Consumerism and the Mission of God
What stands in the way of our participation in the mission of God?
As believers, we should carefully evaluate what perspectives, values, and actions cause fellow Christians to sacrifice their place in God’s work. Today, I want to highlight the thoughts of Skye Jethani on the subject.
Skye is an author and pastor. Currently, he is the senior editor for Leadership Journal and the senior producer of This is Our City, a multi-city project telling the stories of Christians working for the flourishing of their communities. He is also the Creative Assistant to the President of Christianity Today. He has authored two books, The Divine Commodity: Discovering a Faith Beyond Consumer Christianity and With: Reimaging the Way Your Relate to God.
Many have spoken of the dangers of consumerism to our view of God’s mission. It causes us to arrive at church building with the expectations that professional clergy will care for our needs. In his writings and teaching, Skye challenges this narrow perspective to help us see the benefits of receiving and giving as we participate in God’s mission. I’ll be interested in your perspective of his essay from The Mission of God Study Bible on the subject of “Consumerism and the Mission of God.”
by Skye Jethani
Critiques of consumerism usually focus on the dangers of idolatry—the temptation to make material goods the center of life rather than God. But this misses the real threat consumerism poses. As contingent beings we must consume resources to survive. The problem is not consuming to live, but rather living to consume.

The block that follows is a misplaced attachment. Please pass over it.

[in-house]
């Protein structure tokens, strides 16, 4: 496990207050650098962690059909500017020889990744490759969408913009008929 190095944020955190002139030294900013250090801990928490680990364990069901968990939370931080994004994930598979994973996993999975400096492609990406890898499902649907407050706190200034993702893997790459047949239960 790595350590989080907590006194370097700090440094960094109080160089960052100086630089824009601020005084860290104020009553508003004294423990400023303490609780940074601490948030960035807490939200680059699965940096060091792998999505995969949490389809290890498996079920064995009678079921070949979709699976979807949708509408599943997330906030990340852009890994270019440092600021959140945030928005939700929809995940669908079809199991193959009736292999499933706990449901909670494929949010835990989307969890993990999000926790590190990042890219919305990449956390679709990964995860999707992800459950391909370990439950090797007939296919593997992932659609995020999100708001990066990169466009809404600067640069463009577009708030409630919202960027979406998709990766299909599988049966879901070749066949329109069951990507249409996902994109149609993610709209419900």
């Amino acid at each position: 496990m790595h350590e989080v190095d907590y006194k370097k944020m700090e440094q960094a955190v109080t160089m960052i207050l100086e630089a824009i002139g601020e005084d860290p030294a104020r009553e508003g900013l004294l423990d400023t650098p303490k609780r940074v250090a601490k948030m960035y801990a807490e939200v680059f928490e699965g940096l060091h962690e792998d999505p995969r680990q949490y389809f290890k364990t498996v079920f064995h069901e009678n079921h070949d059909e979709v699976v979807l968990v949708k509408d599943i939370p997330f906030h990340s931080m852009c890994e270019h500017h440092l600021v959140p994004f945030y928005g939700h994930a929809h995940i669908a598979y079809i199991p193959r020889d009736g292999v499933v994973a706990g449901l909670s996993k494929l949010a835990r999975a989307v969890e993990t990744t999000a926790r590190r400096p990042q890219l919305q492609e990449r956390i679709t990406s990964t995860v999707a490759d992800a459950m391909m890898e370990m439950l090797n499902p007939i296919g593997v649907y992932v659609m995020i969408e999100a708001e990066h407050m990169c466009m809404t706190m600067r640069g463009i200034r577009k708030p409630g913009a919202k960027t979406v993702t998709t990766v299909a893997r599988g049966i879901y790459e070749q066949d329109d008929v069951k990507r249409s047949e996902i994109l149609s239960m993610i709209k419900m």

We find ourselves in a culture that defines our relationships and actions primarily through
a matrix of consumption. As the philosopher Baudrillard explains, “Consumption is a system of meaning.” We assign value to ourselves and others based on the goods we purchase and how useful they are to us. One’s identity is now constructed by the clothes you wear, the vehicle you drive, and the music on your iPod. In short, you are what you consume.
When this understanding of the world and self is brought into Christian faith, two very damaging things occur. First, consumerism reduces God from a deity to a commodity. His value, like everything else, is determined by His usefulness to the user (i.e. the Christian). In consumerism, personal desires and their fulfillment are paramount, therefore everything and everyone— including God—exists to satisfy these cravings. This is precisely the opposite of what Scripture teaches. We are called to live in submission to God and walk humbly with Him. Consumerism, however, reduces God so that He becomes a means to an end. He is presented as a useful tool that supplies us with our desires and expectations. As one sociologist noted, in our consumer culture we have come to view God as part cosmic therapist and part divine butler.
Secondly, consumerism reduces Jesus Christ from Lord to a label. When the early Christians declared “Christ is Lord” they were subverting the popular belief of the day that “Caesar is Lord.” It was a proclamation of Jesus’ authority and power over all things, and it was a declaration of allegiance to our heavenly King.
But in consumerism the customer is king, not Jesus. As a result Christianity becomes just one more brand we integrate and display along with Gap, Apple, and Starbucks to express our identity. So Christians no longer carry an expectation of obedience and allegiance to Christ, but rather the perpetual consumption of Christian merchandise and experiences—music, books, t-shirts, conferences, and jewelry. And rather than living out the values and ethics of the Kingdom of God, we share the values of our consumer culture while our identity as Christians remains a veneer.
Ultimately the powerful influence of consumerism in our contemporary culture forces us to ask hard questions about our faith. Are we truly seeking a life with God? Or are we simply trying to use Him? And is our allegiance to Christ and His Kingdom? Or is “Christian” simply a label we identify with but with no real impact on our lives or behaviors? And as we pursue the mission of the Gospel, are we presenting Jesus Christ as the goal and treasure of life? Or is He being packaged and sold as a commodity to help consumers achieve lesser desires?